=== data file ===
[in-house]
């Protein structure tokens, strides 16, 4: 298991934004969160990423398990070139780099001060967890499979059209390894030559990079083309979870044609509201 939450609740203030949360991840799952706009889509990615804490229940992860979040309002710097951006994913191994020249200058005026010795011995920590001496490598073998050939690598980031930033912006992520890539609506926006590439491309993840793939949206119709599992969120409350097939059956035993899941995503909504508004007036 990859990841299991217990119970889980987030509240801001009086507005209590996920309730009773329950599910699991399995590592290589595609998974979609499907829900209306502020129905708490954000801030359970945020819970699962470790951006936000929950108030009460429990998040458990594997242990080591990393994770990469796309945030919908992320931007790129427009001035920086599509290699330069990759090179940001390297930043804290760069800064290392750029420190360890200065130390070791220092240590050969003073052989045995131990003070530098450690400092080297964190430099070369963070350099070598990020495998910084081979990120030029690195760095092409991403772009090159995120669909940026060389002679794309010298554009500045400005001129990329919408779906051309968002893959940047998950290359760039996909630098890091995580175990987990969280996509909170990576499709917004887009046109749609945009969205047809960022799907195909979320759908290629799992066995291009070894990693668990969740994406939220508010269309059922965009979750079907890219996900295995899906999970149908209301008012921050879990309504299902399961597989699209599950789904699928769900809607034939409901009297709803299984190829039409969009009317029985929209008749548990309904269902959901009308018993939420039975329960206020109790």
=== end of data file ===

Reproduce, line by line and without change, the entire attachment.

[in-house]
């Protein structure tokens, strides 16, 4: 298991934004969160990423398990070139780099001060967890499979059209390894030559990079083309979870044609509201 939450609740203030949360991840799952706009889509990615804490229940992860979040309002710097951006994913191994020249200058005026010795011995920590001496490598073998050939690598980031930033912006992520890539609506926006590439491309993840793939949206119709599992969120409350097939059956035993899941995503909504508004007036 990859990841299991217990119970889980987030509240801001009086507005209590996920309730009773329950599910699991399995590592290589595609998974979609499907829900209306502020129905708490954000801030359970945020819970699962470790951006936000929950108030009460429990998040458990594997242990080591990393994770990469796309945030919908992320931007790129427009001035920086599509290699330069990759090179940001390297930043804290760069800064290392750029420190360890200065130390070791220092240590050969003073052989045995131990003070530098450690400092080297964190430099070369963070350099070598990020495998910084081979990120030029690195760095092409991403772009090159995120669909940026060389002679794309010298554009500045400005001129990329919408779906051309968002893959940047998950290359760039996909630098890091995580175990987990969280996509909170990576499709917004887009046109749609945009969205047809960022799907195909979320759908290629799992066995291009070894990693668990969740994406939220508010269309059922965009979750079907890219996900295995899906999970149908209301008012921050879990309504299902399961597989699209599950789904699928769900809607034939409901009297709803299984190829039409969009009317029985929209008749548990309904269902959901009308018993939420039975329960206020109790």